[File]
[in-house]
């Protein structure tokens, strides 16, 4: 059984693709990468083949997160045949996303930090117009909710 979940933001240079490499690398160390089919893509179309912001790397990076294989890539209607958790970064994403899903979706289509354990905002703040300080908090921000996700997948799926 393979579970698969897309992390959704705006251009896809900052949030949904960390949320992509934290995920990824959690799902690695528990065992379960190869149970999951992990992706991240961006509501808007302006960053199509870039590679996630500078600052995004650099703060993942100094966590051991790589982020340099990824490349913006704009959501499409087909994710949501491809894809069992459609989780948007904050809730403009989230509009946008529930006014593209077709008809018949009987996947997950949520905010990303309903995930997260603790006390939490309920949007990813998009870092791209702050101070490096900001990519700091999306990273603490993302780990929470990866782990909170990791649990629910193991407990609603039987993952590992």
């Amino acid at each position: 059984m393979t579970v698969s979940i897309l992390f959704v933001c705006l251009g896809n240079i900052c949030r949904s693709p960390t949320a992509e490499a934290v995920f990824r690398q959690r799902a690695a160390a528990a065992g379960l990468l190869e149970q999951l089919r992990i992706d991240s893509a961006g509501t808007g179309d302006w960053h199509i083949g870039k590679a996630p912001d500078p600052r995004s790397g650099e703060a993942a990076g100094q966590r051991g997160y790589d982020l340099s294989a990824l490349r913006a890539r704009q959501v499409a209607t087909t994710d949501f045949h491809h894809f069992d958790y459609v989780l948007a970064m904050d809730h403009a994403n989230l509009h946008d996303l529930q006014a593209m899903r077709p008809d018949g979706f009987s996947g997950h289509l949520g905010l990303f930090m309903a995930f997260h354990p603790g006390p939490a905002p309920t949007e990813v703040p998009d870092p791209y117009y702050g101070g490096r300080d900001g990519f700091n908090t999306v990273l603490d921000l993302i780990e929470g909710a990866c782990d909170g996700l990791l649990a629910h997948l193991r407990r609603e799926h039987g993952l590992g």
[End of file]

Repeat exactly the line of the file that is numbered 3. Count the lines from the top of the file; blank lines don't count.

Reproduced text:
């Amino acid at each position: 059984m393979t579970v698969s979940i897309l992390f959704v933001c705006l251009g896809n240079i900052c949030r949904s693709p960390t949320a992509e490499a934290v995920f990824r690398q959690r799902a690695a160390a528990a065992g379960l990468l190869e149970q999951l089919r992990i992706d991240s893509a961006g509501t808007g179309d302006w960053h199509i083949g870039k590679a996630p912001d500078p600052r995004s790397g650099e703060a993942a990076g100094q966590r051991g997160y790589d982020l340099s294989a990824l490349r913006a890539r704009q959501v499409a209607t087909t994710d949501f045949h491809h894809f069992d958790y459609v989780l948007a970064m904050d809730h403009a994403n989230l509009h946008d996303l529930q006014a593209m899903r077709p008809d018949g979706f009987s996947g997950h289509l949520g905010l990303f930090m309903a995930f997260h354990p603790g006390p939490a905002p309920t949007e990813v703040p998009d870092p791209y117009y702050g101070g490096r300080d900001g990519f700091n908090t999306v990273l603490d921000l993302i780990e929470g909710a990866c782990d909170g996700l990791l649990a629910h997948l193991r407990r609603e799926h039987g993952l590992g």